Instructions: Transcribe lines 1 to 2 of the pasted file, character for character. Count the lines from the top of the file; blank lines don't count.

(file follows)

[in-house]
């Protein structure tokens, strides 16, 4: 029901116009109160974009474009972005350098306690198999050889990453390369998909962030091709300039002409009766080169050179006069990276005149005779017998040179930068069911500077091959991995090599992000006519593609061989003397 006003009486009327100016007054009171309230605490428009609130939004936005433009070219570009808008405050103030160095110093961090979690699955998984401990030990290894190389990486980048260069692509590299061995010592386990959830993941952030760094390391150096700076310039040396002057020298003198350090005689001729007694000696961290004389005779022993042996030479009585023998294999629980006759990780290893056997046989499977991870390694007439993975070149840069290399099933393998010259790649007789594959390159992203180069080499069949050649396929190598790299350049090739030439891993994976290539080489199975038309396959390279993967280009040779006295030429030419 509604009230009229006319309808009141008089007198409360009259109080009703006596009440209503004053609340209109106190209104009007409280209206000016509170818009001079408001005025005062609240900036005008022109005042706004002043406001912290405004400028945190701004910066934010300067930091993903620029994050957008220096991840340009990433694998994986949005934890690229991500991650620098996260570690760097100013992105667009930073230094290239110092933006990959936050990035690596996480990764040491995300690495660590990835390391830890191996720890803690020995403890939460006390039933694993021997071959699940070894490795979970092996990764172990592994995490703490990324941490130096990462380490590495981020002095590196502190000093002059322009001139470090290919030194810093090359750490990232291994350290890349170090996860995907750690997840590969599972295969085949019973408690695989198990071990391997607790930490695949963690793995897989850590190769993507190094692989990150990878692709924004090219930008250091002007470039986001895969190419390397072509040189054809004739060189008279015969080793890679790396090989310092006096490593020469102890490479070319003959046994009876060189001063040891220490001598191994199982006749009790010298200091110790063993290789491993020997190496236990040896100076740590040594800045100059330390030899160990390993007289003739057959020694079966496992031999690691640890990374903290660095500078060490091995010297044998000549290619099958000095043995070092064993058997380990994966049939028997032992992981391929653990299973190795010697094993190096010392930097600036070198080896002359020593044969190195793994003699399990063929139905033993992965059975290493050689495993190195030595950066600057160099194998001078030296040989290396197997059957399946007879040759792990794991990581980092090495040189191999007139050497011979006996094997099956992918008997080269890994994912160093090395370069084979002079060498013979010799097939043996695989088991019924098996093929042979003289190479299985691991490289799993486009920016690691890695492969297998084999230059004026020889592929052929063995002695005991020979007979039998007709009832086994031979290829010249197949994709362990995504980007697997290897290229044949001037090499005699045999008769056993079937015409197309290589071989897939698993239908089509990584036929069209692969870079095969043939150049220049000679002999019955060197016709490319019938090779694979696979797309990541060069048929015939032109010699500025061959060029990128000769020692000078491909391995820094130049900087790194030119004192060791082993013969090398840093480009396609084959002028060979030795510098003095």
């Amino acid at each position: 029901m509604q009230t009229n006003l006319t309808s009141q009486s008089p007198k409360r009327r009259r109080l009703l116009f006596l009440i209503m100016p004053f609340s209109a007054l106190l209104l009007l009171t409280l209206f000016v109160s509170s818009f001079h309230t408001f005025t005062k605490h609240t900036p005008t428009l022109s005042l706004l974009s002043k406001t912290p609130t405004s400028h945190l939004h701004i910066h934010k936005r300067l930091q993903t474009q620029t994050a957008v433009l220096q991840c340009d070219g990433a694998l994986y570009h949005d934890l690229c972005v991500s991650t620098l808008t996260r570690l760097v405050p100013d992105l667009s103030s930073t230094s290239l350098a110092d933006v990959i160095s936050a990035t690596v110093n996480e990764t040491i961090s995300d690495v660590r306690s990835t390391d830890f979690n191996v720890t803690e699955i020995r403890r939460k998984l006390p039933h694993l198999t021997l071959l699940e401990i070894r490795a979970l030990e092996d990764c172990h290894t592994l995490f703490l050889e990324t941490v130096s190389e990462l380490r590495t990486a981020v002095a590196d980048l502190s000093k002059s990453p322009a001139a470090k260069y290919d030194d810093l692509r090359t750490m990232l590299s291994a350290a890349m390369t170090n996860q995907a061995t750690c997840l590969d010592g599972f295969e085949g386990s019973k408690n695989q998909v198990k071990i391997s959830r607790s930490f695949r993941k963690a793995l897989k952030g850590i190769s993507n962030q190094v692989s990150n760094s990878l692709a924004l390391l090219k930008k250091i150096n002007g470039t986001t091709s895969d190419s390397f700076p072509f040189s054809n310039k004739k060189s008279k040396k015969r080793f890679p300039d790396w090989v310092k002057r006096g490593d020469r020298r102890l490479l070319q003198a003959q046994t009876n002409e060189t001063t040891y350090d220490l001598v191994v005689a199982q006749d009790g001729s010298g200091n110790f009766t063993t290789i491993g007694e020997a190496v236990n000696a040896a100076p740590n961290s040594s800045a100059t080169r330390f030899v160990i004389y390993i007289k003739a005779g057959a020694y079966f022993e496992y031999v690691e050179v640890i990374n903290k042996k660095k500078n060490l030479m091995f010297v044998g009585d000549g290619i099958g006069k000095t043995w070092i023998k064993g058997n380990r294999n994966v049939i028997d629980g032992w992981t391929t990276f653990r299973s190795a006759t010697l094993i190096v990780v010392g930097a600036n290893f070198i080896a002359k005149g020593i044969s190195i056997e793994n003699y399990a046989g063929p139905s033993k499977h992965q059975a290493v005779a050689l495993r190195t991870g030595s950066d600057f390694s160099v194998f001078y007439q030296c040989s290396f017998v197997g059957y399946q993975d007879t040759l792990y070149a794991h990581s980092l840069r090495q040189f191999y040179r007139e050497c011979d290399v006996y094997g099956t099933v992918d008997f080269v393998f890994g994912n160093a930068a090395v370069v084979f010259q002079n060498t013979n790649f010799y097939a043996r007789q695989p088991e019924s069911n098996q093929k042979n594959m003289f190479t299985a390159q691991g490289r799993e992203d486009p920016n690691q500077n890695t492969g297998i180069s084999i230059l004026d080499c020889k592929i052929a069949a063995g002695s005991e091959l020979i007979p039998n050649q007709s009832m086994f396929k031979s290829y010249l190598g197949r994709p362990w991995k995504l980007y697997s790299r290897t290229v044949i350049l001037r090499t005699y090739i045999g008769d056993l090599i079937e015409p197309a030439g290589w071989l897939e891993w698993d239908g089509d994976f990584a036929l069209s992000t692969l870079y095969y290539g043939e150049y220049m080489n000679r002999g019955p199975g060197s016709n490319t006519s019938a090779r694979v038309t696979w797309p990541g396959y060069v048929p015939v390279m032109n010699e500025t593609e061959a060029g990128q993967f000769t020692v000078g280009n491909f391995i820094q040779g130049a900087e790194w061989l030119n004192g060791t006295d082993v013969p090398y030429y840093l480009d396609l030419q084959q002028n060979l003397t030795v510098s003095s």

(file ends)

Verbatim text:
[in-house]
């Protein structure tokens, strides 16, 4: 029901116009109160974009474009972005350098306690198999050889990453390369998909962030091709300039002409009766080169050179006069990276005149005779017998040179930068069911500077091959991995090599992000006519593609061989003397 006003009486009327100016007054009171309230605490428009609130939004936005433009070219570009808008405050103030160095110093961090979690699955998984401990030990290894190389990486980048260069692509590299061995010592386990959830993941952030760094390391150096700076310039040396002057020298003198350090005689001729007694000696961290004389005779022993042996030479009585023998294999629980006759990780290893056997046989499977991870390694007439993975070149840069290399099933393998010259790649007789594959390159992203180069080499069949050649396929190598790299350049090739030439891993994976290539080489199975038309396959390279993967280009040779006295030429030419 509604009230009229006319309808009141008089007198409360009259109080009703006596009440209503004053609340209109106190209104009007409280209206000016509170818009001079408001005025005062609240900036005008022109005042706004002043406001912290405004400028945190701004910066934010300067930091993903620029994050957008220096991840340009990433694998994986949005934890690229991500991650620098996260570690760097100013992105667009930073230094290239110092933006990959936050990035690596996480990764040491995300690495660590990835390391830890191996720890803690020995403890939460006390039933694993021997071959699940070894490795979970092996990764172990592994995490703490990324941490130096990462380490590495981020002095590196502190000093002059322009001139470090290919030194810093090359750490990232291994350290890349170090996860995907750690997840590969599972295969085949019973408690695989198990071990391997607790930490695949963690793995897989850590190769993507190094692989990150990878692709924004090219930008250091002007470039986001895969190419390397072509040189054809004739060189008279015969080793890679790396090989310092006096490593020469102890490479070319003959046994009876060189001063040891220490001598191994199982006749009790010298200091110790063993290789491993020997190496236990040896100076740590040594800045100059330390030899160990390993007289003739057959020694079966496992031999690691640890990374903290660095500078060490091995010297044998000549290619099958000095043995070092064993058997380990994966049939028997032992992981391929653990299973190795010697094993190096010392930097600036070198080896002359020593044969190195793994003699399990063929139905033993992965059975290493050689495993190195030595950066600057160099194998001078030296040989290396197997059957399946007879040759792990794991990581980092090495040189191999007139050497011979006996094997099956992918008997080269890994994912160093090395370069084979002079060498013979010799097939043996695989088991019924098996093929042979003289190479299985691991490289799993486009920016690691890695492969297998084999230059004026020889592929052929063995002695005991020979007979039998007709009832086994031979290829010249197949994709362990995504980007697997290897290229044949001037090499005699045999008769056993079937015409197309290589071989897939698993239908089509990584036929069209692969870079095969043939150049220049000679002999019955060197016709490319019938090779694979696979797309990541060069048929015939032109010699500025061959060029990128000769020692000078491909391995820094130049900087790194030119004192060791082993013969090398840093480009396609084959002028060979030795510098003095």